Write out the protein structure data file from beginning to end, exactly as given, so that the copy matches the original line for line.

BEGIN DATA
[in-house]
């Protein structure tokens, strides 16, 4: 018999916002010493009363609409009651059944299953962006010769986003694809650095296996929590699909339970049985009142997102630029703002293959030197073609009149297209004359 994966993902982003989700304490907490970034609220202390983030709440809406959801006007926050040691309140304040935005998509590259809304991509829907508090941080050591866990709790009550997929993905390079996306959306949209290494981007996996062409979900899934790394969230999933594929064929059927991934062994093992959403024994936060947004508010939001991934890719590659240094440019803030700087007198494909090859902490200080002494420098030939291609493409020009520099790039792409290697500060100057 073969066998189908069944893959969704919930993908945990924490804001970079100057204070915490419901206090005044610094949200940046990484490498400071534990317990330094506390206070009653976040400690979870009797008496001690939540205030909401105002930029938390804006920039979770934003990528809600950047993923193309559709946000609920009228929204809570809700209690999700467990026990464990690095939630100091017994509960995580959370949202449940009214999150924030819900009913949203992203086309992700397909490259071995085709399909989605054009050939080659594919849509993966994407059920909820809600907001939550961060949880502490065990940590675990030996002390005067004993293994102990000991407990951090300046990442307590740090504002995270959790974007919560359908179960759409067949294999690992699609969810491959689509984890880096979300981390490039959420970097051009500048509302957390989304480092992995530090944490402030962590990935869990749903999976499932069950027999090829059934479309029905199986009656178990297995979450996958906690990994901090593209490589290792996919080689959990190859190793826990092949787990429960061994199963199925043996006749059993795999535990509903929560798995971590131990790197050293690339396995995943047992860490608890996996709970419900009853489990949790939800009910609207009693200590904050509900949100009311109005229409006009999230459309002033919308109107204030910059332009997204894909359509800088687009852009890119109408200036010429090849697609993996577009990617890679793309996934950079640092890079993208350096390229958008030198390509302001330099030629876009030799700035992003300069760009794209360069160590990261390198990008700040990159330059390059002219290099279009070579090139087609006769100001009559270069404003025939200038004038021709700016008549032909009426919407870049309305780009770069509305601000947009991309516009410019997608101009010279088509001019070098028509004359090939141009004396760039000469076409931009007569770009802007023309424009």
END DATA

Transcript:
[in-house]
């Protein structure tokens, strides 16, 4: 018999916002010493009363609409009651059944299953962006010769986003694809650095296996929590699909339970049985009142997102630029703002293959030197073609009149297209004359 994966993902982003989700304490907490970034609220202390983030709440809406959801006007926050040691309140304040935005998509590259809304991509829907508090941080050591866990709790009550997929993905390079996306959306949209290494981007996996062409979900899934790394969230999933594929064929059927991934062994093992959403024994936060947004508010939001991934890719590659240094440019803030700087007198494909090859902490200080002494420098030939291609493409020009520099790039792409290697500060100057 073969066998189908069944893959969704919930993908945990924490804001970079100057204070915490419901206090005044610094949200940046990484490498400071534990317990330094506390206070009653976040400690979870009797008496001690939540205030909401105002930029938390804006920039979770934003990528809600950047993923193309559709946000609920009228929204809570809700209690999700467990026990464990690095939630100091017994509960995580959370949202449940009214999150924030819900009913949203992203086309992700397909490259071995085709399909989605054009050939080659594919849509993966994407059920909820809600907001939550961060949880502490065990940590675990030996002390005067004993293994102990000991407990951090300046990442307590740090504002995270959790974007919560359908179960759409067949294999690992699609969810491959689509984890880096979300981390490039959420970097051009500048509302957390989304480092992995530090944490402030962590990935869990749903999976499932069950027999090829059934479309029905199986009656178990297995979450996958906690990994901090593209490589290792996919080689959990190859190793826990092949787990429960061994199963199925043996006749059993795999535990509903929560798995971590131990790197050293690339396995995943047992860490608890996996709970419900009853489990949790939800009910609207009693200590904050509900949100009311109005229409006009999230459309002033919308109107204030910059332009997204894909359509800088687009852009890119109408200036010429090849697609993996577009990617890679793309996934950079640092890079993208350096390229958008030198390509302001330099030629876009030799700035992003300069760009794209360069160590990261390198990008700040990159330059390059002219290099279009070579090139087609006769100001009559270069404003025939200038004038021709700016008549032909009426919407870049309305780009770069509305601000947009991309516009410019997608101009010279088509001019070098028509004359090939141009004396760039000469076409931009007569770009802007023309424009």